Friday, 31 July 2009

Ruby battles

I wrote about rubies - specifically the horrors behind the mining of Burmese gems - last year, but today another story about ethical issues in ruby mining came my way.
An outline of the Free Greenland Ruby campaign is as follows:

A legal war is waging in Greenland as the native Inuit Greenlanders fight for their rights to prospect for the ruby through small-scale, responsible mining just as their ancestors have done for centuries.
On 16th August 2007, native Inuit Greenlanders were arrested for mining ruby. True North Gems (TNG), a Canadian mining company, informed on the Inuit to the local police who were told by The Bureau for Minerals and Petroleum (BMP) to stop them prospecting for ruby - even though this violated the Danish Government's own Mineral Code and the UN Declaration of Human & Indigenous Rights.
Soon after, there was a clamp down across the island on the rights of indigenous people to mine. Mr. Lars Lund Sorensen, the head of a division at the Minerals Office at the time, said:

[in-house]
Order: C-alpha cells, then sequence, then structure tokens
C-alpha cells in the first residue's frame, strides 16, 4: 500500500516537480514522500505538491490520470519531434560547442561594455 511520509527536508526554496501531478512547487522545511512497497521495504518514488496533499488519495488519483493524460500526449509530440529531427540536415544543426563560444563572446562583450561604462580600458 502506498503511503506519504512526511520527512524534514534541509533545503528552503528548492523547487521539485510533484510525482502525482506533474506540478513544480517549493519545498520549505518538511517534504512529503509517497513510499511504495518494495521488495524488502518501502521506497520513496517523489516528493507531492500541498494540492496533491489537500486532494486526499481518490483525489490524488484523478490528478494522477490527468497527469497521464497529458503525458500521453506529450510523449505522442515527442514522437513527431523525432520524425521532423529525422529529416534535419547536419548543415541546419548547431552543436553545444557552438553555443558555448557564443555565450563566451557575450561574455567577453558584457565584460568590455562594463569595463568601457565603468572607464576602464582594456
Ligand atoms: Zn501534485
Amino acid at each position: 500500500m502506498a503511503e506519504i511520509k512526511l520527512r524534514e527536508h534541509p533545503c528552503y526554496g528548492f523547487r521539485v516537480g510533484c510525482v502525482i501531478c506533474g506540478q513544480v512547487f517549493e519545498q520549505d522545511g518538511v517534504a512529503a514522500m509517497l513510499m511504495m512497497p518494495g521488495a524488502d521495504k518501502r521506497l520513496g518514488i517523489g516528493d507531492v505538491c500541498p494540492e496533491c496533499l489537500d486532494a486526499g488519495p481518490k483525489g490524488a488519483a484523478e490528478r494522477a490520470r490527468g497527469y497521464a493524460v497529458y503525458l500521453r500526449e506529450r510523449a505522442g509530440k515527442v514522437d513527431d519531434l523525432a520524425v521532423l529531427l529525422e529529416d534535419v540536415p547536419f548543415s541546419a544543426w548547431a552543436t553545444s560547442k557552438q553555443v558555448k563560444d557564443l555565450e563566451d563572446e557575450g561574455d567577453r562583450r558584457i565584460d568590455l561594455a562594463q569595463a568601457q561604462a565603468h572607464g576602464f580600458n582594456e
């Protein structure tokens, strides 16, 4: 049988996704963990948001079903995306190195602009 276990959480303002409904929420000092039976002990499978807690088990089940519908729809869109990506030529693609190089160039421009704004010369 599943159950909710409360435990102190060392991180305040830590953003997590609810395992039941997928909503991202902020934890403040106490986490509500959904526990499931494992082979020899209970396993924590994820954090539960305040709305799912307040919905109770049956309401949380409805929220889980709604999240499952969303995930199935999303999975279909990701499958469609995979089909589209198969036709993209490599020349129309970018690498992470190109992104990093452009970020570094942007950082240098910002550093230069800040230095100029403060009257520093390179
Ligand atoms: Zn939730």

"We don’t want your sort of people having access to this kind of wealth."
The BMP then set about hiring lawyers who would twist interpretations of Danish laws to cover up their behaviour and protect the interests of TNG. They even instructed the Crown Prosecution Service to prosecute local people but offered to drop charges against miners if they signed paperwork stating they will not mine again. Where this bribe was refused, they issued fines.

The campaign is being promoted in the UK by Greg Valerio of Cred ethical jewellers, and there's a petition on the campaign website.

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